I don’t have a sister. (Well, I really don’t know – I could have one. I could have several. As an adoptee, I know anything is possible.) I’ve always wanted a sister, although when I tell this to friends who have sisters, they shake their heads vehemently and say, “No, you do NOT.”
Grass, meet Always Greener.
When I read books like Two Sisters, I admit that I question the wisdom of wishing I had a sister. Muriel certainly seems like she would have been better off if she hadn’t had one.
Separated by eight years and considerable emotional distance, Pia and Muriel are about as emotionally connected as Israel and Syria. Less, even. Pia, all icy blonde, thin perfection came first, and it’s almost as if her mother Lidia didn’t have room in her heart to love another daughter. After Pia, Logan arrived, the only son, a sort of “gift” to his father Owen.
And now, Pi, thirty-one, married, living in a gorgeous Connecticut home, and the mother of a ten-year-old daughter, has asked Muriel to meet her for lunch in the city. Muriel can’t say no, as much as she wishes she could; we know that this is a ubiquitous problem for her, this inability to say no to anyone in her family. Pia shows up with a new scarf for Muriel; it is nothing Muriel would have picked out for herself, nor is it something Muriel wants to wear. But Pia ties it around her sister’s neck, coos over its loveliness, and the two head off for lunch.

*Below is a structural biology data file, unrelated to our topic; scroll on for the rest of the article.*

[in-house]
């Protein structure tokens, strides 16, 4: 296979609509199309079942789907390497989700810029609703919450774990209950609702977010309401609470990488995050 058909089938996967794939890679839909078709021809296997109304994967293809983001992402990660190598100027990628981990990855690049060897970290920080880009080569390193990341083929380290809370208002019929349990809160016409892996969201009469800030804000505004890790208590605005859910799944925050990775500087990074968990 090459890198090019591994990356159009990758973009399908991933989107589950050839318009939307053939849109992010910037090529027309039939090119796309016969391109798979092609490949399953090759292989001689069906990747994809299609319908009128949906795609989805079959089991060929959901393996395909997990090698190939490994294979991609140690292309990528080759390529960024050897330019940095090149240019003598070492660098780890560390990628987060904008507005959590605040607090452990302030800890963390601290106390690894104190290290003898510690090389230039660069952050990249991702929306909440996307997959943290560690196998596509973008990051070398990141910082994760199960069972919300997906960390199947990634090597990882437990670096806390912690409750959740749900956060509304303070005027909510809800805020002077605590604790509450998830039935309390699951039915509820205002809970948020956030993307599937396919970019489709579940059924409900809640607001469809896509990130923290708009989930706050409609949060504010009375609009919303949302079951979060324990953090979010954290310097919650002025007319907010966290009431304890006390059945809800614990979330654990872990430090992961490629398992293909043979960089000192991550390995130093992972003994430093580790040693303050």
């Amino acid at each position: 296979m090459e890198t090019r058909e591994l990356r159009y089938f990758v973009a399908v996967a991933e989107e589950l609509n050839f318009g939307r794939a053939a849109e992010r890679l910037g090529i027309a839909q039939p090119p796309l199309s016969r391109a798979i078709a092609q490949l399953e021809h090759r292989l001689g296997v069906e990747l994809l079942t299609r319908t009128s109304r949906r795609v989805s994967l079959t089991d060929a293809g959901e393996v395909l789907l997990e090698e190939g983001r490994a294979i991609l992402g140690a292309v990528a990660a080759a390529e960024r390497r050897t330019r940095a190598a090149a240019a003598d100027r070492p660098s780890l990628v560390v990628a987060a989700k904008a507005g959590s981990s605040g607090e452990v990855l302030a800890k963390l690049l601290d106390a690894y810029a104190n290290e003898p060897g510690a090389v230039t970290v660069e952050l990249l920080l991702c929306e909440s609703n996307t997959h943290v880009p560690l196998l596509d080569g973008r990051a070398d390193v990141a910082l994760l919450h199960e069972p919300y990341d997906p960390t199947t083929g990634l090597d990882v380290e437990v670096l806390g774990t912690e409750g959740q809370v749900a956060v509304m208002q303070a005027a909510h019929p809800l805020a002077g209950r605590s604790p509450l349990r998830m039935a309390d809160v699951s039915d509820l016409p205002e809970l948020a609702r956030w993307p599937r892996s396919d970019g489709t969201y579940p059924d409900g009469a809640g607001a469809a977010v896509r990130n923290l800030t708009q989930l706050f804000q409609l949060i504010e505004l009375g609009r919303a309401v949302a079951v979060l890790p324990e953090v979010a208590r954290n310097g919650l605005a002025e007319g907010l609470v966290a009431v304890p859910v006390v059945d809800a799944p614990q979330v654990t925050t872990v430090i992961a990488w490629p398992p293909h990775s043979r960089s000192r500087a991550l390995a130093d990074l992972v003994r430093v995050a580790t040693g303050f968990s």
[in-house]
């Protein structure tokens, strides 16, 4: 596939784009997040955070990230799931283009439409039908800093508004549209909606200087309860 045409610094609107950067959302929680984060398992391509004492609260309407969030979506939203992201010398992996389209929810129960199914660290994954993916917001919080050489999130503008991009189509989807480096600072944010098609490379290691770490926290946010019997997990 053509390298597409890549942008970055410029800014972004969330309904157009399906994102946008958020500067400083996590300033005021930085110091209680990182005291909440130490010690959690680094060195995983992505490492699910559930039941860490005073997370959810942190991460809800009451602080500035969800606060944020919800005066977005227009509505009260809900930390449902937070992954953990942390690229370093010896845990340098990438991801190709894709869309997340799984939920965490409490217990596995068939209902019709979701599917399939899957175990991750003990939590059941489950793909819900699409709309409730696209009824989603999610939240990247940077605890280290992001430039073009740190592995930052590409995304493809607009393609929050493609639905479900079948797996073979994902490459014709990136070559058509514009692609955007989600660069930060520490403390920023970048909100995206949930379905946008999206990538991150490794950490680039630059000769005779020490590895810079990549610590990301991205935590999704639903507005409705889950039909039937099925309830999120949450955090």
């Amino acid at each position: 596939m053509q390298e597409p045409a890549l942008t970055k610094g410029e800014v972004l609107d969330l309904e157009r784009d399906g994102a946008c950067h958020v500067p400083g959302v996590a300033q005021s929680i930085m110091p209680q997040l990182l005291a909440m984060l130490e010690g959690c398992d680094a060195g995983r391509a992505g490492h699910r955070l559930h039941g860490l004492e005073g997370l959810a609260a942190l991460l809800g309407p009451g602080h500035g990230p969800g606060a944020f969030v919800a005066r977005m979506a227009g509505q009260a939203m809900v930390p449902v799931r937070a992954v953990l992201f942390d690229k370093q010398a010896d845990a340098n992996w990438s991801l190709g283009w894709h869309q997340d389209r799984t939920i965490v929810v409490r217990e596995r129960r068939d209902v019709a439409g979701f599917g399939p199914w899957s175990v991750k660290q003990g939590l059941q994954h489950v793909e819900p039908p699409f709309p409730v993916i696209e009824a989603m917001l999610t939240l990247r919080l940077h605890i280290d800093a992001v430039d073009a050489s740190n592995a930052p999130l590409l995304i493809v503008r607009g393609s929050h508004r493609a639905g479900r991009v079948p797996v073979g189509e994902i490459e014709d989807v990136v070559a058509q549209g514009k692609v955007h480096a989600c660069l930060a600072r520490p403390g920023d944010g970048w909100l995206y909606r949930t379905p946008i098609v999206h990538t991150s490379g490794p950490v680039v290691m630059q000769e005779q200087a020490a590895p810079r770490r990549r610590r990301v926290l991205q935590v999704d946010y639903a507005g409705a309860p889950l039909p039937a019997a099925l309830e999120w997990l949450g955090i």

Muriel is utterly confused. This is not the Pia she knows. Nor is the woman who gets drunk at lunch and then vomits in a toilet or the woman who asks Muriel her opinion about a dress Pia wants to buy for herself. THAT is not Pia.
But then Muriel asks: why are you here? And Pia answers.
We have seen this storyline before, the sort of deathbed rapprochement between two embattled siblings. Mary Hogan takes us for a different spin, though. Pia, ever selfish till the end, attempts to absolve herself of her sins by including Muriel in picking out her final frock. She may tell Muriel that the end is nigh, but afterwards? Does she let Muriel in? Does she behave in the way a woman who truly wants forgiveness behaves?